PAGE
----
We believe that every victim who is now safe should be informed what war crimes and crimes against humanity are, what legal actions are possible in this case, and what is the role of a witness in the justice process. 

We help everyone get psychological and legal help as much as possible. We are grateful for the trust of the UK and Security Minister Tom Tugendhat, who have offered their help, and we are all committed to the end-result for the sake of justice.

Today’s announcement builds upon a range of existing UK-backed initiatives designed to support accountability efforts in Ukraine and to strengthen the national response to conflict-related sexual violence (CRSV). 

To date, UK support has enabled hundreds of police officers, investigators, prosecutors and judges to work more confidently and effectively on complex investigations and forensic responses, improving the quality of their evidence-gathering and judgements and strengthening survivor-centred practices. 

Over 200 civil society representatives have also received training in psychosocial and legal support for CRSV survivors, while over 30,000 forensic medical kits have been supplied to Police Officers for CRSV cases. Vital expertise from the Preventing Sexual Violence in Conflict Initiative Team of Experts has supported the development of a Ukrainian national CRSV Action Plan. 

Alongside funding for Ukraine’s domestic investigations, the UK is supporting the work of the International Criminal Court (ICC), in Ukraine and across the world, including through an additional £2 million of funding announced to help improve their capacity and capability to conduct investigations.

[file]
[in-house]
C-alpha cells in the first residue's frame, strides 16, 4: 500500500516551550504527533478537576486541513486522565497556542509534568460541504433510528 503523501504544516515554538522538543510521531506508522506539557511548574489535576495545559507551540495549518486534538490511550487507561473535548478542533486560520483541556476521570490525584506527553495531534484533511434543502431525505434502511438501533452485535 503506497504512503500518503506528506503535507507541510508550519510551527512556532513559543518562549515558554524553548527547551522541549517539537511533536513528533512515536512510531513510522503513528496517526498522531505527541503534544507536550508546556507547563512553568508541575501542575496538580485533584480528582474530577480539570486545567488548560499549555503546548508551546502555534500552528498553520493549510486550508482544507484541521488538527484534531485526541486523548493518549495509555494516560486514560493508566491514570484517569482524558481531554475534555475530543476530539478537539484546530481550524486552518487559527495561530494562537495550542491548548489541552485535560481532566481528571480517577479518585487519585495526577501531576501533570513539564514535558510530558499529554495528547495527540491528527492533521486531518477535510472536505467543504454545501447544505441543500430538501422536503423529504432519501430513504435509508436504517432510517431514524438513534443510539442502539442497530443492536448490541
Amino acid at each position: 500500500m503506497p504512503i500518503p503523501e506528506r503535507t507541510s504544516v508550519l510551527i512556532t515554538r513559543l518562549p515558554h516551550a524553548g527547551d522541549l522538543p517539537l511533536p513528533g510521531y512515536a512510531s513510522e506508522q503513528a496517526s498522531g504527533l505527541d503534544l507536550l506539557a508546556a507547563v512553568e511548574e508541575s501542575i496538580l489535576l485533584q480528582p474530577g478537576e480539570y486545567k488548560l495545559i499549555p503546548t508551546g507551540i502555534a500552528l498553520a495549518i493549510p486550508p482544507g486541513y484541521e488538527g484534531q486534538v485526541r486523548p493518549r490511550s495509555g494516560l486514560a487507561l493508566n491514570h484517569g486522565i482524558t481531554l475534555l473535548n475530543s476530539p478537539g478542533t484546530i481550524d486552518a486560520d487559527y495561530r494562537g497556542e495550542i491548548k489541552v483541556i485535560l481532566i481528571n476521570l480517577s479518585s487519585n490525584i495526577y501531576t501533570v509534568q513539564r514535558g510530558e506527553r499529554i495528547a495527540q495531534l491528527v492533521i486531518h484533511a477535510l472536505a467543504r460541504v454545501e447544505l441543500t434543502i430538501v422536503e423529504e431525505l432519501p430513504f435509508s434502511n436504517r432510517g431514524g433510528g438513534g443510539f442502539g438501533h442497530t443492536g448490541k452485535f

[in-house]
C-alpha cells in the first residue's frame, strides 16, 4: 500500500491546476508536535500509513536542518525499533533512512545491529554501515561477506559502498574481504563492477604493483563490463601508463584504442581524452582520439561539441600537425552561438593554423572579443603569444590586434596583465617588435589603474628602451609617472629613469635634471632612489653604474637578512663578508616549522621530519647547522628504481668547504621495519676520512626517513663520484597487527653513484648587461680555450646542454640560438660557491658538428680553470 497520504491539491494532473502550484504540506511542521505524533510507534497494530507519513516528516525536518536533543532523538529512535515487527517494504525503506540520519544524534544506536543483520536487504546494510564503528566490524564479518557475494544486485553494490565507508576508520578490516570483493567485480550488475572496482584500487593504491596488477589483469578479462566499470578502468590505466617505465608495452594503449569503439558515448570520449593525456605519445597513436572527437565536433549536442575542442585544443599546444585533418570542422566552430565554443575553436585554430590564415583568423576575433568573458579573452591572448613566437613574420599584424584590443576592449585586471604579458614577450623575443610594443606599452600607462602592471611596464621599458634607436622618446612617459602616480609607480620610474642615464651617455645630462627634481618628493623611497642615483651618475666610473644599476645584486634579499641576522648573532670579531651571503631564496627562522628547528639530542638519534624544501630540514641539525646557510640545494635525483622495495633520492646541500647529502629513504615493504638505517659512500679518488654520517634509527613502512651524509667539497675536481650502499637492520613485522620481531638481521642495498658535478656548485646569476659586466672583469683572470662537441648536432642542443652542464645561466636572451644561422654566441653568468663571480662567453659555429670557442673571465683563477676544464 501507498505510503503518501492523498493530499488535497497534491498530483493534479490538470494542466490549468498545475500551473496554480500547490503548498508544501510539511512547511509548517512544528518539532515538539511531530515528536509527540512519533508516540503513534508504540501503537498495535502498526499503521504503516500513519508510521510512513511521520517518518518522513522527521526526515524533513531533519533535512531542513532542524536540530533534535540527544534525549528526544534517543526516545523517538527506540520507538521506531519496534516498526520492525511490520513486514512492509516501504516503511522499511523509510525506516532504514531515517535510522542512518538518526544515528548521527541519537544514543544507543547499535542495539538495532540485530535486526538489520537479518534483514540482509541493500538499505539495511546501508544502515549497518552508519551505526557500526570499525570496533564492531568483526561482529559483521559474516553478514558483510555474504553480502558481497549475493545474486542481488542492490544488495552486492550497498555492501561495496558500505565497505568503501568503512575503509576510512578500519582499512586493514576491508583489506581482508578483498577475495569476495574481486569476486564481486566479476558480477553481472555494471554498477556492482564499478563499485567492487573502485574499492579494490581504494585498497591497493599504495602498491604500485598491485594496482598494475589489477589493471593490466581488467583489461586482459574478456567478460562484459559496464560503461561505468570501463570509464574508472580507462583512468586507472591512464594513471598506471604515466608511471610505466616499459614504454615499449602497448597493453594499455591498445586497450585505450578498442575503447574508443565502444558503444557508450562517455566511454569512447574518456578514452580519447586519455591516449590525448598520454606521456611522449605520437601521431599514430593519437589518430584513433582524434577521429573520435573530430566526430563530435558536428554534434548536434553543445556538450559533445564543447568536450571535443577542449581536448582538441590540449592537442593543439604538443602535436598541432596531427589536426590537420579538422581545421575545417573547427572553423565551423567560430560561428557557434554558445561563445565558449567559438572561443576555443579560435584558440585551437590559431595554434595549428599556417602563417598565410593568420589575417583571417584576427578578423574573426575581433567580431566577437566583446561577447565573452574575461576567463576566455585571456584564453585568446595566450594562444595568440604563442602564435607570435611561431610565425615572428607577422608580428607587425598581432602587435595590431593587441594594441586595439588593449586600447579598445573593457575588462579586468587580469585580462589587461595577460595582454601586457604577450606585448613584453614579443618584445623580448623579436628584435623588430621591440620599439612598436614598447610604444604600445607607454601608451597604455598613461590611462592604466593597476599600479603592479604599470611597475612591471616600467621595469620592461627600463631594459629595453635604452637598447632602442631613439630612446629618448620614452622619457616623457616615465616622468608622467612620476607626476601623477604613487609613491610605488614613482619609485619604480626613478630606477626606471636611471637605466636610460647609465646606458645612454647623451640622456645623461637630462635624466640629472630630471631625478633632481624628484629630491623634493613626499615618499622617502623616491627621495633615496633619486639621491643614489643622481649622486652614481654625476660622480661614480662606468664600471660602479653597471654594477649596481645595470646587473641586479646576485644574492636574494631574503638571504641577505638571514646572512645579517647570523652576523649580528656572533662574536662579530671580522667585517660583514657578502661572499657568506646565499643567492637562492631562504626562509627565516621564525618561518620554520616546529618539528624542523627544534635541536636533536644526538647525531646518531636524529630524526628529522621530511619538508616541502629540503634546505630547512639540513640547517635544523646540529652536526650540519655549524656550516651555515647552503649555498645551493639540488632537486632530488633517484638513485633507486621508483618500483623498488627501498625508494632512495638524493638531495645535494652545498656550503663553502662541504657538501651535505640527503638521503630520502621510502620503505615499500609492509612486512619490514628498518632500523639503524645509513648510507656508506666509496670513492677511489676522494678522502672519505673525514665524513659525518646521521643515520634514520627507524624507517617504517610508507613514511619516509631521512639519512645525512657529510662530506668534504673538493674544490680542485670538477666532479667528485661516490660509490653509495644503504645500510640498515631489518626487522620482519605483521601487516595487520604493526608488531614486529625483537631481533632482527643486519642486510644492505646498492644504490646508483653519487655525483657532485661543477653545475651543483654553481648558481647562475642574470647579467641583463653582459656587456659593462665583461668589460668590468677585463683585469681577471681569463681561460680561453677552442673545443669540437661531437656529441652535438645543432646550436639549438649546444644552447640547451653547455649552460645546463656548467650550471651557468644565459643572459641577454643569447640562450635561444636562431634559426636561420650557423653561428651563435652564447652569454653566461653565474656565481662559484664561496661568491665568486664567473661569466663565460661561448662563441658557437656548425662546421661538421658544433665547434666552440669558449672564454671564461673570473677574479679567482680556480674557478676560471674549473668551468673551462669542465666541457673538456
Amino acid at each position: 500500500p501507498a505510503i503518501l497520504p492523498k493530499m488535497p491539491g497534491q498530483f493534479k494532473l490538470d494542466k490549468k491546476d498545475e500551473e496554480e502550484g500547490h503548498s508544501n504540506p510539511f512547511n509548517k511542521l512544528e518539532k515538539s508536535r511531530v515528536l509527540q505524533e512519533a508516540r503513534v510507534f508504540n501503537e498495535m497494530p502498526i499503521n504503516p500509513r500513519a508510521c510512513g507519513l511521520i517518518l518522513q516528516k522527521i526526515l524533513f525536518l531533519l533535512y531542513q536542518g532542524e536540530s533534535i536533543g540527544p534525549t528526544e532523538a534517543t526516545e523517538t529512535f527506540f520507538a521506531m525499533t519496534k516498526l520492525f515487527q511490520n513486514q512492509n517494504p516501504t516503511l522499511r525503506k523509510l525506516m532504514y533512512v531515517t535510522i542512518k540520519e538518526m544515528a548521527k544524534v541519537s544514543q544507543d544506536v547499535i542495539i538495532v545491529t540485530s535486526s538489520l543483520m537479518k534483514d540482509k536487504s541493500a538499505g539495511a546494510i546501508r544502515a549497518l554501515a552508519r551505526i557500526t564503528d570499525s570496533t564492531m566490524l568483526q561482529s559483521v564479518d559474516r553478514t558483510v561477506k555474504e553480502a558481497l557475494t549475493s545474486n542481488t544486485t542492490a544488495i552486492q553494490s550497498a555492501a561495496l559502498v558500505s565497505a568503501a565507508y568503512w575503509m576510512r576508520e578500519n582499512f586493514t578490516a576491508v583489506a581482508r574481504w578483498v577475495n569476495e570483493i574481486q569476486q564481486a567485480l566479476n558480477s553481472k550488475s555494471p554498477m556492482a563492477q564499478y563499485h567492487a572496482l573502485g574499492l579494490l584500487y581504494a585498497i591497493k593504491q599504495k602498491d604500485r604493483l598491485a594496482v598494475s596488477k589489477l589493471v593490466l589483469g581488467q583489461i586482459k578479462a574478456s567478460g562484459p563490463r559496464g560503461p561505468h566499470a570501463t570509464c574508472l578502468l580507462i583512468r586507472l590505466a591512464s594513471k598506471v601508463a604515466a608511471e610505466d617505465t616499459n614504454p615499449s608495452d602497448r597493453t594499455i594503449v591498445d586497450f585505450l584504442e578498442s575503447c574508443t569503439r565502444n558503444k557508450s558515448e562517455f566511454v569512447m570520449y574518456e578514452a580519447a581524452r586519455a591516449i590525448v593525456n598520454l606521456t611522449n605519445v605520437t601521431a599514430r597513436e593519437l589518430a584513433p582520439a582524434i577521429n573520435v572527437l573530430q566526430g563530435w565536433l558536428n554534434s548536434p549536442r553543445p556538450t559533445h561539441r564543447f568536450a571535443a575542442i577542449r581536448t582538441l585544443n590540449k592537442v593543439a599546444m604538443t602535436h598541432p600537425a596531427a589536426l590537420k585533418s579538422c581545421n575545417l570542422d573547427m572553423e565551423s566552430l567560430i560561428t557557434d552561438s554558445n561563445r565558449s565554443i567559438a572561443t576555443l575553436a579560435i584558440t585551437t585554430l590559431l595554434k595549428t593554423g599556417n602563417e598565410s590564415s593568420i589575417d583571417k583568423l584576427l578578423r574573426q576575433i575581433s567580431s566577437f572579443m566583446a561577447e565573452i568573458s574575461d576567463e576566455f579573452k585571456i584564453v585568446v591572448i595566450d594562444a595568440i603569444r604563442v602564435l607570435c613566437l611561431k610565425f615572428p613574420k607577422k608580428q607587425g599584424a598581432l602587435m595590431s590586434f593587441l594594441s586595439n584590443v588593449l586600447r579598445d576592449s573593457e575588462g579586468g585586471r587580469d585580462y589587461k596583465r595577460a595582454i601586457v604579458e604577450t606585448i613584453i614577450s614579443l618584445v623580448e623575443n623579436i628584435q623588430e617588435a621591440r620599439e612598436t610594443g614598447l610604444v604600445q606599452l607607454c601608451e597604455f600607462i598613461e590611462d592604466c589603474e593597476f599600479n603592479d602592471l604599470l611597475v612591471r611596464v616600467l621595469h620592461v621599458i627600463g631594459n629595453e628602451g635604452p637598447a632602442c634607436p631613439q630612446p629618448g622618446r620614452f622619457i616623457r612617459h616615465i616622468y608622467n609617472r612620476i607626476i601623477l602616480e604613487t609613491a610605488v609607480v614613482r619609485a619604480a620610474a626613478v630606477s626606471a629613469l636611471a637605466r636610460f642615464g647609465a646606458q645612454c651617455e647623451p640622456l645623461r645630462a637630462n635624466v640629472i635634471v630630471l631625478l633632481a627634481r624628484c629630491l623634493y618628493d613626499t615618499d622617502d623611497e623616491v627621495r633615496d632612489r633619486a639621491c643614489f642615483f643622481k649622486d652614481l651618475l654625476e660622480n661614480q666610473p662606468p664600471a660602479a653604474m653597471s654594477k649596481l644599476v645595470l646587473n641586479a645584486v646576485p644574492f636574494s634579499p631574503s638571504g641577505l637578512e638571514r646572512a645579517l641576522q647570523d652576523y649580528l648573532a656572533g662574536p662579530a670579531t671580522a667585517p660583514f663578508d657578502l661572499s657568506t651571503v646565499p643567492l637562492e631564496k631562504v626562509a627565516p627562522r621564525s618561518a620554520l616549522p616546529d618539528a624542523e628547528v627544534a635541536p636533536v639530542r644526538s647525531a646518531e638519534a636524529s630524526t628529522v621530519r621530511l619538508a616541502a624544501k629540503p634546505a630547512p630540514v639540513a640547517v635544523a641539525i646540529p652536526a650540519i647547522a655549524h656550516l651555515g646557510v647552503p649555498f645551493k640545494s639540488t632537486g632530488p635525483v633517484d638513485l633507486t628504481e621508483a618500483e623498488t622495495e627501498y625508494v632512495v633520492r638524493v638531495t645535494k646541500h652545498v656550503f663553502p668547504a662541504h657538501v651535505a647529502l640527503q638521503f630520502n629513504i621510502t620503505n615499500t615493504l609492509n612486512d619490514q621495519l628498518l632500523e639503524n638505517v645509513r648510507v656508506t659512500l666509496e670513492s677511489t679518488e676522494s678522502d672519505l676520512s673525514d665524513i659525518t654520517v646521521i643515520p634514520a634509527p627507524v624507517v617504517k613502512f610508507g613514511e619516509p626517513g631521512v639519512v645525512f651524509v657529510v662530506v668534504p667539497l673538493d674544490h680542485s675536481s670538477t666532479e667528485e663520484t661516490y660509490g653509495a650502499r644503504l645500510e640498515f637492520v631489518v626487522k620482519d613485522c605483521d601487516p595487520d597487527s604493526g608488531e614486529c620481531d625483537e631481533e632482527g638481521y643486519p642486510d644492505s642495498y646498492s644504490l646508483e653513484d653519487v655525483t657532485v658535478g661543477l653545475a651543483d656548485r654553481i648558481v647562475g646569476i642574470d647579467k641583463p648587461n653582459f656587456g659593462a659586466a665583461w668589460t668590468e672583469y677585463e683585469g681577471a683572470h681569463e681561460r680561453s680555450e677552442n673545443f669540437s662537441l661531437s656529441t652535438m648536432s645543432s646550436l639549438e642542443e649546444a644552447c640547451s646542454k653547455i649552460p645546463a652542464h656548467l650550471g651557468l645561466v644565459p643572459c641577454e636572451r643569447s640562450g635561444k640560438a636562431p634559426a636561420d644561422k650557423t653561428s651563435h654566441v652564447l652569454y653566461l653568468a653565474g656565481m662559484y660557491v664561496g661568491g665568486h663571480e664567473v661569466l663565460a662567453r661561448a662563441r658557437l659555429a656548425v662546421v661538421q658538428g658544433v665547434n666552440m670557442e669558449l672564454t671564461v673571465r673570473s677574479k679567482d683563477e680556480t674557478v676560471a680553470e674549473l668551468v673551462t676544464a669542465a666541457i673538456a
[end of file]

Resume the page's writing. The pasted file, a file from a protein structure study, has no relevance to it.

Following Ukraine’s invitation, the UK is participating in the Core Group shaping thinking on how to ensure criminal accountability for Russia’s aggression against Ukraine. This includes exploring options for a new ‘internationalised’ tribunal – a specialised court integrated into Ukraine’s national justice system with international elements.  

In November, the UK, alongside the US and EU, launched the Atrocity Crimes Advisory Group (ACA) Multi-National Fund. This fund will allow more international partners to provide funding for Ukraine’s domestic accountability efforts through the ACA, enhancing international support for the investigation and prosecution of war crimes in Ukraine. 


  • read more information about OPORA on the OPORA website
  • the UK was a founding member of the Atrocity Crimes Advisory Group (ACA) in May 2022, joint with the US and the EU, and previously pledged £2.5 million in July 2022 to support Ukrainian prosecutions and investigations in coordination with this group. This latest announcement of £3.7 million will also be coordinated with the ACA and its implementing partners

The UK’s funding so far has enabled: 

  • 153 judges and 36 prosecutors to receive training in forming war crimes judgements 
  • more than 150 regional prosecutors and investigators to be trained to ensure that robust, evidenced war crimes cases can be brought to trial
  • 78 members of the National Police of Ukraine to be trained in forensic response 
  • the deployment of Mobile Justice Teams 14 times to sites of alleged war crimes to aid the collection of evidence  
  • 227 representatives of civil society organisations to be trained in psychosocial and legal support for survivors of conflict-related sexual violence (CRSV)
  • police officers to receive 30,000 forensic testing kits for gender-based violence and CRSV cases
  • the appointment and deployment of former ICC judge Sir Howard Morrison KC as independent adviser to the Office of the Prosecutor General of Ukraine
  • a member of the Preventing Sexual Violence in Conflict Initiative (PSVI) Team of Experts to support the Ukrainian Office of the Prosecutor General to develop their standards and procedures for investigating and prosecuting cases of CRSV in Ukraine  
  • in addition, the UK continues to support the work of the ICC and its independent investigation into the situation in Ukraine, welcoming the coordination of investigations, as seen by the opening of an ICC field office in Kyiv in September